2007 Street Law Inc 2Morse v Frederick Tinker v Des Moines Independent

2007 street law inc 2morse v frederick tinker v des

This preview shows page 2 - 5 out of 6 pages.

© 2007 Street Law, Inc. 2
Image of page 2
Morse v. Frederick Tinker v. Des Moines Independent Community School District (1969) Students John and Mary Beth Tinker opposed the war in Vietnam. To show their opposition, they planned to wear black armbands to school. Having found out about the Tinkers’ plan, the Des Moines principals adopted a new policy prohibiting armbands. Despite the policy, the Tinkers wore armbands to school. They refused to remove the armbands and were suspended from school. The Supreme Court ruled in favor of the students. It made clear that students do not “shed their constitutional rights to freedom of speech or expression at the schoolhouse gate.” To restrict speech, a school must demonstrate that the speech would “materially and substantially interfere” with the work of the school or interfere with the rights of other students. School officials in Des Moines, the Court explained, could not “reasonably forecast” that the Tinkers’ speech would cause a substantial disruption or invade the rights of others. Bethel School District No. 403 v. Fraser (1986) During a school assembly at Bethel High School in Washington, Matthew Fraser gave a speech to nominate a classmate for student government. The short speech was filled with sexual references and innuendoes: for example, he said that his friend is “firm in his pants . . . his character is firm” and “will go to the very end – even the climax, for each and every one of you.” The students greeted the speech with hoots, cheers, and lewd motions. The friend who Fraser nominated won by a wide margin; Fraser was suspended for three days. Ruling in favor of the school district, the Supreme Court emphasized that students do not have the same First Amendment rights as adults. It explained that school officials may prohibit the use of lewd, indecent, or plainly offensive language, even if it is not obscene. Schools have an interest in preventing speech that is inconsistent with the school’s “basic educational mission” and in “teaching students the boundaries of socially inappropriate behavior.” In addition, the First Amendment should not prevent school officials from maintaining order during a school-sponsored educational program. Hazelwood School District v. Kuhlmeier (1988) The Spectrum at Missouri’s Hazelwood East High School was a newspaper written and edited by students in journalism class. In May 1983, the students created a final edition of the newspaper, which their faculty advisor submitted to the principal for approval. The principal objected to two of the paper’s articles: (1) an article about teen pregnancy discussed sex and birth control and also hinted at the identities of pregnant students; (2) an article about divorce included a student’s complaints about her father without giving him a chance to © 2007 Street Law, Inc. 3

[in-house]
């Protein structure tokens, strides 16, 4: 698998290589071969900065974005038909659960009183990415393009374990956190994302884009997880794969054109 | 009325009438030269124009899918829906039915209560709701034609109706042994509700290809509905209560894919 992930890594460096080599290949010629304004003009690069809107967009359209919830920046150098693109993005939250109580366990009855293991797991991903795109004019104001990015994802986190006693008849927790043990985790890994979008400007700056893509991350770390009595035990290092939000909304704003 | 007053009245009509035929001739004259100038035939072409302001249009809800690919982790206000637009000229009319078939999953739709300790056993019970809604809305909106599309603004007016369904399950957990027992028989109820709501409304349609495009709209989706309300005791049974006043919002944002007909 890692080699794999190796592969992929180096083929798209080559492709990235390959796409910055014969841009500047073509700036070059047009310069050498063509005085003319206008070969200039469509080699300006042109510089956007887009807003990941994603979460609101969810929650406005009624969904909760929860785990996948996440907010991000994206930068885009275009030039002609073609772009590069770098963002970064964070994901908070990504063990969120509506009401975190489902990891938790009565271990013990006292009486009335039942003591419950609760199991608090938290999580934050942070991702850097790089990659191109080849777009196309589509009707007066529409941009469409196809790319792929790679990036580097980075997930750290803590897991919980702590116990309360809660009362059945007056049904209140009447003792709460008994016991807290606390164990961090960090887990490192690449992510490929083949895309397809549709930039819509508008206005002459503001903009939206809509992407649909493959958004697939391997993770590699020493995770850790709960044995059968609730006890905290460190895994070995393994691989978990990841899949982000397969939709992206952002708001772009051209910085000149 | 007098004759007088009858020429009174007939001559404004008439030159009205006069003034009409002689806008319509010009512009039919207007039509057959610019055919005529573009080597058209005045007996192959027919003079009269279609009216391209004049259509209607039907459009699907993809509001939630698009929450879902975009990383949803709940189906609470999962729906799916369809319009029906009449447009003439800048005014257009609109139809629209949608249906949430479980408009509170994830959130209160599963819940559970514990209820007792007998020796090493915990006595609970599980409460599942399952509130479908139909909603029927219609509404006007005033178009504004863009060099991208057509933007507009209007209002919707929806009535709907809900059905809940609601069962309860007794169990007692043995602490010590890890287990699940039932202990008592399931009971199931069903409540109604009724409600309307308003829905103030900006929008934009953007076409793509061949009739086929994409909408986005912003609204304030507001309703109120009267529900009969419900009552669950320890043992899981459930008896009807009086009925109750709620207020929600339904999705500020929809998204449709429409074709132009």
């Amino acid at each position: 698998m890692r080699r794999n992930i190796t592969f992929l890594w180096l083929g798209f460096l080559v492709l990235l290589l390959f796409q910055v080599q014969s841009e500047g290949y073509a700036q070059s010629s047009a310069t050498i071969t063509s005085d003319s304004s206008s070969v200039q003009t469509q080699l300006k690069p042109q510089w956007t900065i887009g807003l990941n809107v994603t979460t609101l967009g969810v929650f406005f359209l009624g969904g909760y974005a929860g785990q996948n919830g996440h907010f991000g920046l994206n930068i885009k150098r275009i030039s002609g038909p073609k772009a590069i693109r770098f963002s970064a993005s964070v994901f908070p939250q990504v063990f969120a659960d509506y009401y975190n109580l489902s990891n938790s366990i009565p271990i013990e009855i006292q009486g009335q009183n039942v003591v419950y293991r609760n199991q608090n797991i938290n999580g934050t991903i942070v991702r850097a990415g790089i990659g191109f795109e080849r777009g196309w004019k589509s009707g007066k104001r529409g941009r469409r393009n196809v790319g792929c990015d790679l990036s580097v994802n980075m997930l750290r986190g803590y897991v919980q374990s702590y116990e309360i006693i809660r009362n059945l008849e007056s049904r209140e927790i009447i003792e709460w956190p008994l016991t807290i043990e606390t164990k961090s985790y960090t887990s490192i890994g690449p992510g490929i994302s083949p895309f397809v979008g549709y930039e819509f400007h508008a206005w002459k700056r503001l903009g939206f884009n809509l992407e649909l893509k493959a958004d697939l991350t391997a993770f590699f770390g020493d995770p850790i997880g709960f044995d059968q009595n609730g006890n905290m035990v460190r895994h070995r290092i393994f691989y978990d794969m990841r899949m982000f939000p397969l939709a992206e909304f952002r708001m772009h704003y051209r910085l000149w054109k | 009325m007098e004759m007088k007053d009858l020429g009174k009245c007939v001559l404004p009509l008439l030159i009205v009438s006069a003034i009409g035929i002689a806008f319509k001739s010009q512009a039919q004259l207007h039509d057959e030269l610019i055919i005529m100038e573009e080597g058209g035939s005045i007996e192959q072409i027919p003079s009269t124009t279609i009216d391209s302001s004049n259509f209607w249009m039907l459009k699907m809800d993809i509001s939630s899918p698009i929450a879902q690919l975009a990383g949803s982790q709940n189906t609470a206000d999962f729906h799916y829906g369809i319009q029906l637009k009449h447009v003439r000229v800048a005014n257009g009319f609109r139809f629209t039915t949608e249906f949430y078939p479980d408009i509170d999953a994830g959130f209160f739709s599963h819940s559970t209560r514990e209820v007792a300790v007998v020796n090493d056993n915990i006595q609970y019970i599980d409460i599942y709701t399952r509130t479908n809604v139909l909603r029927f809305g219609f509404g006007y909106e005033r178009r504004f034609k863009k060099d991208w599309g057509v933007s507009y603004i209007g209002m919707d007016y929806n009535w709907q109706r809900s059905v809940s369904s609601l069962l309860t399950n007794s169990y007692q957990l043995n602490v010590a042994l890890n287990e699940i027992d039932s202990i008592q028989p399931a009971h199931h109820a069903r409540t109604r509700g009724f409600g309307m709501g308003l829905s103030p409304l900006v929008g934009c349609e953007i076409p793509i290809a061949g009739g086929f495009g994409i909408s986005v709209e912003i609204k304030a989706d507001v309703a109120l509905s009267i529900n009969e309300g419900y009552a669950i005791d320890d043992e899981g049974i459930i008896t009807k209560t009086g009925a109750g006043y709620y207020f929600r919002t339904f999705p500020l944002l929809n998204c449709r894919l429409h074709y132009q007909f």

Image of page 3
Morse v. Frederick defend himself.
Image of page 4
Image of page 5

You've reached the end of your free preview.

Want to read all 6 pages?

  • Fall '11
  • Supreme Court of the United States, First Amendment to the United States Constitution, Tinker v. Des Moines Independent Community School District, Hazelwood v. Kuhlmeier, Morse v. Frederick, Joseph FREDERICK, Bethel School District v. Fraser, Tinker v. Des Moines

What students are saying

  • Left Quote Icon

    As a current student on this bumpy collegiate pathway, I stumbled upon Course Hero, where I can find study resources for nearly all my courses, get online help from tutors 24/7, and even share my old projects, papers, and lecture notes with other students.

    Student Picture

    Kiran Temple University Fox School of Business ‘17, Course Hero Intern

  • Left Quote Icon

    I cannot even describe how much Course Hero helped me this summer. It’s truly become something I can always rely on and help me. In the end, I was not only able to survive summer classes, but I was able to thrive thanks to Course Hero.

    Student Picture

    Dana University of Pennsylvania ‘17, Course Hero Intern

  • Left Quote Icon

    The ability to access any university’s resources through Course Hero proved invaluable in my case. I was behind on Tulane coursework and actually used UCLA’s materials to help me move forward and get everything together on time.

    Student Picture

    Jill Tulane University ‘16, Course Hero Intern

Stuck? We have tutors online 24/7 who can help you get unstuck.
A+ icon
Ask Expert Tutors You can ask You can ask You can ask (will expire )
Answers in as fast as 15 minutes
A+ icon
Ask Expert Tutors